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Donald Trump’s real estate empire already suffering from climate change

Water world: rising tides close in on Trump, the climate change denier Climate change has barely registered as a 2016 campaign issue, but in Florida, the state which usually decides the presidential election, the waters are lapping at the doors of Donald Trump’s real estate empire, Guardian. , 6 July 16, On a hot and lazy afternoon in Palm Beach, the only sign of movement is the water gently lapping at the grounds of Mar-a-Lago, the private club that is the prize of Donald Trump’s real estate acquisitions in Florida.

Trump currently dismisses climate change as a hoax invented by China, though he has quietly sought to shield real estate investments in Ireland from its effects.

But at the Republican presidential contender’s Palm Beach estate and the other properties that bear his name in south Florida, the water is already creeping up bridges and advancing on access roads, lawns and beaches because of sea-level rise, according to a risk analysis prepared for the Guardian.

In 30 years, the grounds of Mar-a-Lago could be under at least a foot of water for 210 days a year because of tidal flooding along the intracoastal water way, with the water rising past some of the cottages and bungalows, the analysis by Coastal Risk Consulting found.

Trump’s insouciance in the face of overwhelming scientific evidence of climate change – even lapping up on his own doorstep – makes him something of an outlier in south Florida, where mayors are actively preparing for a future under climate change.

Trump, who backed climate action in 2009 but now describes climate change as “bullshit”, is also out of step with the US and other governments’ efforts to turn emissions-cutting pledges into concrete actions in the wake of the Paris climate agreement. Trump has threatened to pull the US out of the agreement.

And the presidential contender’s posturing about climate denial may further alienate the Republican candidate from younger voters and minority voters in this election who see climate change as a gathering danger.

When Guardian US asked its readers about their most urgent concern in these elections as part of our Voices of America series, the single issue looming on their minds was climate change.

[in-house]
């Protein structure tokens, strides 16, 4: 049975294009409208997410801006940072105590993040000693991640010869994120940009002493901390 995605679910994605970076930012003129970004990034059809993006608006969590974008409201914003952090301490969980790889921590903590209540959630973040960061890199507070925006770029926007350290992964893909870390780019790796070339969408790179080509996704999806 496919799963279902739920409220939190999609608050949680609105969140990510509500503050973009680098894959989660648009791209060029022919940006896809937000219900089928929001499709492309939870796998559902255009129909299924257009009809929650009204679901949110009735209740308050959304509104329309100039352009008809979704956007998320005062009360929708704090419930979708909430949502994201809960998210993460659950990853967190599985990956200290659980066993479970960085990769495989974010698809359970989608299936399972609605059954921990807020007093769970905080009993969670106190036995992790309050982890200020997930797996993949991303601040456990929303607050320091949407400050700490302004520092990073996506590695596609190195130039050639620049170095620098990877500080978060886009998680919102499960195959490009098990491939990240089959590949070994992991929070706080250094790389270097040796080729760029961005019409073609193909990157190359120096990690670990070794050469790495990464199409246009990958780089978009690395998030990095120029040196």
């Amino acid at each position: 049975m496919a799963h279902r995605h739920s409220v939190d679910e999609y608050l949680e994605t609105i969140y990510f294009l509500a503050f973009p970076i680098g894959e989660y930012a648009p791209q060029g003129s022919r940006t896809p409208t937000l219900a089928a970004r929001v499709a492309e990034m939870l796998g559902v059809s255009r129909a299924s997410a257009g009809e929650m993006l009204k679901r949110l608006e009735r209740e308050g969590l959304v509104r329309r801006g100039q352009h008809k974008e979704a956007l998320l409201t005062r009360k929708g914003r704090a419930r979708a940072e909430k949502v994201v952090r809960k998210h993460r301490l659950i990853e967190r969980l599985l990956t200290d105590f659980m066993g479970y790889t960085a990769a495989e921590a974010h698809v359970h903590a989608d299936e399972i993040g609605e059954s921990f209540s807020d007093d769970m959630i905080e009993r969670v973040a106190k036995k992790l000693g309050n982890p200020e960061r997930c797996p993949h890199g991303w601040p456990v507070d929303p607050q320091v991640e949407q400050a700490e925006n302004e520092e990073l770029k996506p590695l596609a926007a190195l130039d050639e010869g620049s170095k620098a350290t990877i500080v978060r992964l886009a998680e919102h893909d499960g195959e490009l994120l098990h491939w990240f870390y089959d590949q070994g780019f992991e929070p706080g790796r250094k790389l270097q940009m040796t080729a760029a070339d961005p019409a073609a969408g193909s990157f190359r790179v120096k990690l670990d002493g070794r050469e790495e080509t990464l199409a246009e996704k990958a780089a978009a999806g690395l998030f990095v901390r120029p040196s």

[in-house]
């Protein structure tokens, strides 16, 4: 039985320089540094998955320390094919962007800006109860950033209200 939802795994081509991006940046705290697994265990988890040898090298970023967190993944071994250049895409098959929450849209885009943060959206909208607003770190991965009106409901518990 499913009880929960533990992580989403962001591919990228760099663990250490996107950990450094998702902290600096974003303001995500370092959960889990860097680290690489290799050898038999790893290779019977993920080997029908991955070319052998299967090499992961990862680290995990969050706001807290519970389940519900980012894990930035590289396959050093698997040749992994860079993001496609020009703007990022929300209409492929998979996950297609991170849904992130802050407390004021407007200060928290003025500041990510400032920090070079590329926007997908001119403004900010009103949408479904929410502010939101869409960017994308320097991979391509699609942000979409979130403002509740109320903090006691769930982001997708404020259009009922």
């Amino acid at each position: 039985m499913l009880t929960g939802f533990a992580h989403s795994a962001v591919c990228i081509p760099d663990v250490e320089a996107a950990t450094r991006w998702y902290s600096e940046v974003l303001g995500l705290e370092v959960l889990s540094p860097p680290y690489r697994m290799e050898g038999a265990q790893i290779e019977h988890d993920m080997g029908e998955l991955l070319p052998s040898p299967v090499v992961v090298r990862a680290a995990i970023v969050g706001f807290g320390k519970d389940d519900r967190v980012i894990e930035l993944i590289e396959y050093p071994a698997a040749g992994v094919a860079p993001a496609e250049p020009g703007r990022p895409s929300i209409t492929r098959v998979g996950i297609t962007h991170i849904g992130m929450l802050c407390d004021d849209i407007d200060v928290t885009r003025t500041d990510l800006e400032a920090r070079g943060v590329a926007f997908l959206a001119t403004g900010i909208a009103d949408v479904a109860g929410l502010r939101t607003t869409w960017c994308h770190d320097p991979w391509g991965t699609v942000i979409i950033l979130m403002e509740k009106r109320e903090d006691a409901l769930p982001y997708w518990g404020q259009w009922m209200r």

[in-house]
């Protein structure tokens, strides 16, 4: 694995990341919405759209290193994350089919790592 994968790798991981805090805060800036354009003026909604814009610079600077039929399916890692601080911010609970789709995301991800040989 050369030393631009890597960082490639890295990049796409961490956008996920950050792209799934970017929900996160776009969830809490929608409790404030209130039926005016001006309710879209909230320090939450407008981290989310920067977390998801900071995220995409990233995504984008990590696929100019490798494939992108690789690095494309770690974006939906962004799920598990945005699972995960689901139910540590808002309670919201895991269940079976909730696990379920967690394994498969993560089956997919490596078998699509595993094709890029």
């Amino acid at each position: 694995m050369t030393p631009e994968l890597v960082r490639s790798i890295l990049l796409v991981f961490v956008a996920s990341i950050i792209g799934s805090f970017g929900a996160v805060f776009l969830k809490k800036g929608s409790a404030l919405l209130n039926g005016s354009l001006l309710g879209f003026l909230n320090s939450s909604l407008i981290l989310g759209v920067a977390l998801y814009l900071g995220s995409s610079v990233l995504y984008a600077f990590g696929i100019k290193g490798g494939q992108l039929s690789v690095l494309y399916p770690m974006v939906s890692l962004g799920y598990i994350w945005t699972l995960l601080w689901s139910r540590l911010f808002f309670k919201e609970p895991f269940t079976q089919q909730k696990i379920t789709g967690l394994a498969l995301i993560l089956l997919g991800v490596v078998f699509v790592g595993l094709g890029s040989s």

Real estate professionals, with perhaps an extra dash of self-interest, hold similar views. In a survey published in the Miami Herald last month, two-thirds of high-end Miami realtors were concerned sea-level rise and climate change could hurt local property values, up from 56% of them last year.

So too for mayors in south Florida. About a third of the civic leaders in south Florida’s compact of mayors are working on strategies to protect their towns from rising seas – and lobbying Florida’s governor and fellow Republicans in Congress to acknowledge the gathering threat.

Elected officials in those same Florida towns say they are already spending heavily to rebuild disappearing beaches and pump out water-logged streets.

Republicans in coastal districts can’t afford to play politics with climate change, said Steve Abrams, a Republican and mayor of Palm Beach County.

“We don’t have the luxury at the local level to engage in these lofty policy debates,” said Abrams. “I have been in knee-deep water in many parts of my district during King Tide.”……..

modelling suggests Trump’s Hollywood condos could be turned into islands for up to 140 days a year by 2045, cut off from the low-lying A1A coastal road because of tidal flooding and storm surges. Under a category two storm, a storm surge could wash right up to the front gate.

Further south, the Trump Grande in Sunny Isles also faces a soggy future, according to the projections. In 30 years, the boundaries of the property could face tidal flooding and storm surges for 97 days a year, cutting off access to the A1A road. The beaches could also be scoured away by erosion……….


July 8, 2016 - Posted by | USA elections 2016

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